March is a warm month in the desert. It means time for hiking, stargazing, and sidestepping all the “Spring-Breakers” that flood into the Big Bend, first from Texas schools, then from the northern colleges as the month wears on. It was during this time that two good friends from the Dallas area made the trip to do some “star-trails” and night sky watching. We had a forecast for clear skies, and so we pulled our off-road Palomino Banshee popup camper to the park and made base camp in the one of my favorites, Chilicotal. The first day we hit a few familiar sites, including these:
Inside the ranch house on Blue Creek:
An old cemetery between Castolon and Santa Elena Canyon:
The ruins of an old homestead dating from the early 1900’s along the River Road:
The sun making its way behind the Mesa de la Anguila at the mouth of Santa Elena Canyon:
And then there was some starry night photography. The Milky Way was visible, but not as spectacular as usual due to some haze caused by blowing dust, but it was nevertheless worth the late nights:
After a day and a night of photographing and hiking, we decided to take a trip across the river to the little village of Boquillas, Mexico. This was a popular watering spot for decades until 9/11, when our government decided that this hamlet was a foreign threat and locked the border, an effective blockade to starve out the desperadoes. It worked, for this village nearly dried up to nothing in the 12 years of quarantine. Last April, U.S. Customs build a port-of-entry facility within the Big Bend National Park just across from Boquillas, and once again U.S. citizens were able to move across the river for a little taste of Mexico. The last time I was there was in 1989 with my daughter, and many things are the same as they were. To my surprise, there has been an infusion of capital into this little town since the border reopened, and the homes and businesses are sporting new paint, and even a few new businesses that were not here 25 years ago. It is here that I should mention that in 1989 you didn’t even have to show identification on either side. Now, YOU MUST HAVE A PASSPORT.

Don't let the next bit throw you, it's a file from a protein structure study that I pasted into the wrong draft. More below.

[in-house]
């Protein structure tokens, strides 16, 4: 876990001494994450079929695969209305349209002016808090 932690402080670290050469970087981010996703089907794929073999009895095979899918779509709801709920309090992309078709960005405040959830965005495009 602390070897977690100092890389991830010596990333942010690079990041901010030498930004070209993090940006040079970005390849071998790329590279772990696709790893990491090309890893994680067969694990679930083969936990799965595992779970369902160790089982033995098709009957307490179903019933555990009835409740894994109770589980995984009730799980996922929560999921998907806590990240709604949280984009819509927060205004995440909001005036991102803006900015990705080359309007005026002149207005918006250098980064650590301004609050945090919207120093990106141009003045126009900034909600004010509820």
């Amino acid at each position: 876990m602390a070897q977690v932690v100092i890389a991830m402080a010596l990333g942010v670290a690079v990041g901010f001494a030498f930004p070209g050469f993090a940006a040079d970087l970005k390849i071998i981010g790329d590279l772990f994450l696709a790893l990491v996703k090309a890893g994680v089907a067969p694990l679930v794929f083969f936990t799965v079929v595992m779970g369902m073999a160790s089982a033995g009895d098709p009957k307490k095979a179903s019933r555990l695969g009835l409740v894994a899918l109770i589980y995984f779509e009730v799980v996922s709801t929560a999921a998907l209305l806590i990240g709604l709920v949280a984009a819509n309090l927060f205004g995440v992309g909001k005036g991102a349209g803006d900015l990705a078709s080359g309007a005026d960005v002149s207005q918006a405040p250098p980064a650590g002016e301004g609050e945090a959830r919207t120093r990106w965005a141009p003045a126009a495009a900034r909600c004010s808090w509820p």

A look at Boquillas from a hill on the U.S. side:
You get instructions about what you are allowed to bring back across, and the closing time of the Customs kiosk. Then you walk about a quarter mile to the shores of the Rio Grande River and wave to the flat-bottom rowboat on the other side. You must get a $5 ticket at the Rio Grande Village Store for the boat ride, or swim across. We chose the boat. Prepare to be serenaded by Victor, the Singing Mexican (self-proclaimed) as you are rowed across (tip jar waiting). Once in Mexico, you have a 1-mile stretch of sandy twin track road between you and the town. You can opt to walk, ride a donkey, or ride in a pickup. Walking is free, the donkey or truck are negotiable. I would plan on $5-10 depending on supply/demand for the day. We walked. Upon climbing the last little hill into the edge of town, you find the Mexican customs facility on your right…a trailer with two agents…one to hand write your passport information, and the second to scan your passport and enter you into their computer:
The Falcon family has several businesses that are very clean and have excellent food. The Falcon Restaurant sports a couple of gift shops with an open-air, shady eating area and excellent Mexican favorites. We had tacos and burritos. The tortillas were magnificent. Total cost for 3 burritos and 2 beers: $7:
Just across and up the street is the Park Bar, an institution in Boquillas. I bought my 18-year-old daughter a beer here in 1989, and it looks the same, except now a green front instead of white:
A look up the street lined with houses, with the Sierra Madiera del Carmen mountains framing the background:
The Catholic church has a new coat of paint, inside and out. Doors are open for worship:
Inside the famous Park Bar, nothing has changed in 25 years…or perhaps 50…except the price of pool. The beer is cold, $2 per, and the hospitality is warm. Two college girls on spring break from Illinois were sampling the local tequila, one shot at a time:
This is a sign of generations: a house with a 40 year old horse, a 30-year old satellite dish, a 20 year old pickup, and a new internet dish and solar panel. Could be Mexico, South America, Africa, or India. But you see it here:
To return to the U.S., you check out through the Mexican customs trailer, walk back to the boat (or ride a donkey if you had one too many tequila shots), and present your boat ticket to Victor. We made it back by 6:00, the cutoff time for U.S. customs, to avoid spending several more days there until customs reopened (although we had already figured the swim would do us good).
And so, our last night was a starry one, with star trails above our campsite, tucked neatly into safe, secure Big Bend National Park:
Photography and Travel, specifically adventure travel and backpacking in remote North America, give me an excuse to stay outside. If kayaks, bikes, backpacks, Jeeps, archeology, geology and wildlife can be included, all the better. Having spent my life working in the fashion and photography industries, I love the unusual, the spectacular, and the beautiful. God has given us a wonderful world in which to live, and I try to open others’ eyes to its wonders. I have shared nearly 50 years of this indescribable wonder with my wife, Jodie, and we go everywhere together. I hope you will share some of our journey with us.
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